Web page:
- This is more subtle, but an important factor in our choosing of teas. It is also related to body feel, but also affects the mind. It should leave the body and mind feeling comfortable and relaxed or energised in a pleasant way, quite different from the effects of caffeine.
6. Flavour & Aroma
- the most obvious aspects of a tea. It is important that it has a nice flavour and aroma. This is fairly easy to understand and quite shallow in one way. On a more complex level, one can pay attention to how the flavour transforms in the mouth and throat, how any bitter notes change and leave a lasting sweetness, also how long the flavour lasts and whether it induces saliva, bringing a long sweetness into the mouth.
All of these aspects are important and I'd weight them in roughly the order that I listed them. For many people, at beginning their tea journey, and even for some people who have been drinking tea for many years, some of these criteria are not obvious.
The agrochemicals for one is a big thing. Many people think that the tingling they're experiencing in their mouth or the numbing of their tongue is a good thing. This is only too obvious from a quick scan of many of the tea review blogs on the internet. Paying attention more and more in this area will really open up a new awareness, not only in your tea drinking, but also in everyday life. Unfortunately (or perhaps fortunately for your body) it's going to make enjoying a lot of things more and more difficult - you'll begin to notice it in lots of non-organic fruit and vegetables, chocolate, coffee and a whole host of other foods and drinks. If one tends to eat a lot of non-organic food, your mouth and body can become numb to it, so it might be worth buying some organic veg and having a few days off the pesticides, fertilisers and weed-killers to give your body a chance to normalise. The difference then becomes all the more obvious.
It's not really a choice between choosing organic or non-organic, it's more about gaining the ability to differentiate tea (or food) that is contaminated with chemicals from those that are grown naturally. Some ingestion of chemicals is unavoidable in this modern world, especially if one wishes to have a balanced lift, but minimising this and gaining an awareness for it can only be a good thing.
The presence or absence of agro-chemicals is the first one, and the big one for us. The others cascade roughly in order of importance. It's interesting when looking at this list and thinking about my priorities for a tea - I think towards the beginning of my tea journey my intuitive list would almost have been in the opposite order. As a newcomer to tea, the aroma and flavour were the most obvious and the most important aspects. Although it's not the case for everyone, in the beginning I found it relatively easy to be aware of the qi of good teas, though it takes a while to appreciate them in a more balanced way. Mouth feel and moreso throat feel were less apparent - in Asia these characteristics of good food and drink seem to be more highly prized and explicitly thought about than in the West, but once you begin to think about these more and more, you'll notice these characteristics in good food/drink/tea everywhere. Cleanliness is apparent, but one really has to get to know a tea or type of teas before able to accurately pinpoint what is a natural flavour of the tea and what is a storage problem or processing problem. With bodyfeel I look back at the teas that I was drinking when I started and am pretty shocked. Some of them are pretty terrible really & they must have been making me very uncomfortable. Nevertheless, through inexperience or lack of understanding or attention, I carried on, not realising that it didn't need to be like that.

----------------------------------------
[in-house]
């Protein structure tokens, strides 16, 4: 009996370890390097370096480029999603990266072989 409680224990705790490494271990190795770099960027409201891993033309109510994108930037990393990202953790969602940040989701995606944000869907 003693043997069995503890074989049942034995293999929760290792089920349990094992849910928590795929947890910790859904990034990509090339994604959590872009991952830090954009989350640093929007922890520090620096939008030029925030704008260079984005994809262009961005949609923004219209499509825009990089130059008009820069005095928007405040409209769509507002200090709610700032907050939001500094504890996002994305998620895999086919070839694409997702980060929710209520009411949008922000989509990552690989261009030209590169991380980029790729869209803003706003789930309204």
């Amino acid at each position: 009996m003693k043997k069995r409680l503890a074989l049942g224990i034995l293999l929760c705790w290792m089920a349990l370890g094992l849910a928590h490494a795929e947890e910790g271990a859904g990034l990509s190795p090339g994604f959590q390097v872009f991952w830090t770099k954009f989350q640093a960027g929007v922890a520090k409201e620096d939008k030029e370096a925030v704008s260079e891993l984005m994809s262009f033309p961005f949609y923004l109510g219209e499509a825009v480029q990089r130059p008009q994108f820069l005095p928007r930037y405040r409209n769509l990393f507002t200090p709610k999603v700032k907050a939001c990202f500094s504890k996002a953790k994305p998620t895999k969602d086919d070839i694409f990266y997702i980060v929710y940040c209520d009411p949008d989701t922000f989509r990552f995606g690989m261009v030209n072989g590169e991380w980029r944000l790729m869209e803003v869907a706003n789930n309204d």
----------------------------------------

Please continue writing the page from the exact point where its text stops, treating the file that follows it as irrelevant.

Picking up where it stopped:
These are just a few of the major points that are important for us, but when tasting teas they are some points which might be helpful to keep in mind.
We had a great time with Master Zhou and Master Lim during their recent visit. They stayed in the UK for 2 weeks, first in London for a week, then retreating to the seaside for a week in Cornwall. Since Master Zhou's visa for the UK wasn't approved until a couple of days before he was due to arrive, we hadn't been able to arrange a demonstration in Cornwall, but with some last minute planning the Leach Pottery in St. Ives offered us some space and were eager to see Master Zhou at work.
Our plans to video the events in London in decent quality fell through, but fortunately someone turned up with a camera and tripod to record the demonstration in the Leach Pottery. Apologies for the quality and strange camera angle, but I thought it was worth posting online for those who are interested. Master Lim's commentary also makes for a very educational experience. I hope you enjoy it.